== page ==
The Great is the Enemy of the Good: Hedonic Contrast in a Coursed Meal
This study investigates whether hedonic contrast occurs between foods served in different courses within a meal. In particular, does the hedonic value of an appetizer affect the hedonic value of the subsequently eaten main course? Hedonic contrast is known to occur in laboratory settings, but so far it has not been demonstrated in ecologically valid, real-world meal situations. To that end, this study was conducted in an ecologically valid setting - a training restaurant in a culinary school. Two groups of subjects (Ns = 35 and 29) were served the same pasta main course after either a good or mediocre bruschetta appetizer. The pasta was rated worse (and hedonically negative, M = -9.4) by subjects eating the good appetizer than by subjects eating the mediocre one (who judged it as hedonically positive, M = 17.4). This suggests that the hedonic value of an appetizer can influence the degree to which a diner likes the main course of a meal. Implications for the phenomenon of hedonic contrast and for meal services in restaurant settings are discussed.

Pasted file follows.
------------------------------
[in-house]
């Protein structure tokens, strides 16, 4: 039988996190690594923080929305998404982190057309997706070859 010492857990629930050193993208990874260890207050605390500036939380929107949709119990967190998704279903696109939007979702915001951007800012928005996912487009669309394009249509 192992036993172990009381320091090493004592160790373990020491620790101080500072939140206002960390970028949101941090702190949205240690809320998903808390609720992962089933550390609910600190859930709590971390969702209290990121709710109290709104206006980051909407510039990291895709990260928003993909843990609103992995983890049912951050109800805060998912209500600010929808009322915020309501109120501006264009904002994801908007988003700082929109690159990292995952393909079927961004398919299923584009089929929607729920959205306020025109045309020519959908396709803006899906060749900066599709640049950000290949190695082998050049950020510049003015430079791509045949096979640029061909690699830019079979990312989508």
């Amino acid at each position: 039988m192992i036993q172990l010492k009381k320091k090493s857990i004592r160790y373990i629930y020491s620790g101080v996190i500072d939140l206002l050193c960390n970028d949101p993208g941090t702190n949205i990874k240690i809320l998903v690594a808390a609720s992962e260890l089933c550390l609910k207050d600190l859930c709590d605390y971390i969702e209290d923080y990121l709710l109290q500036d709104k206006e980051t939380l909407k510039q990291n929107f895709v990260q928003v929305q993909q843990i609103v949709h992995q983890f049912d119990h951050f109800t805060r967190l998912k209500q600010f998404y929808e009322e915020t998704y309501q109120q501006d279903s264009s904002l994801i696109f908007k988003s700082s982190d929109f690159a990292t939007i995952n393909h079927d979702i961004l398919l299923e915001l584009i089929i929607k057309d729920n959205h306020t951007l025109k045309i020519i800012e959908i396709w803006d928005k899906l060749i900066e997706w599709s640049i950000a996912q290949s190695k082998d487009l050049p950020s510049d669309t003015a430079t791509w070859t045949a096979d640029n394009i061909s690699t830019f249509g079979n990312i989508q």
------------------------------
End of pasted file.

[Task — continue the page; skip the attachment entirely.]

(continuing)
MSU Digital Commons Citation
Lahne, Jacob and Zellner, Debra, "The Great is the Enemy of the Good: Hedonic Contrast in a Coursed Meal" (2015). Department of Psychology Faculty Scholarship and Creative Works. 504.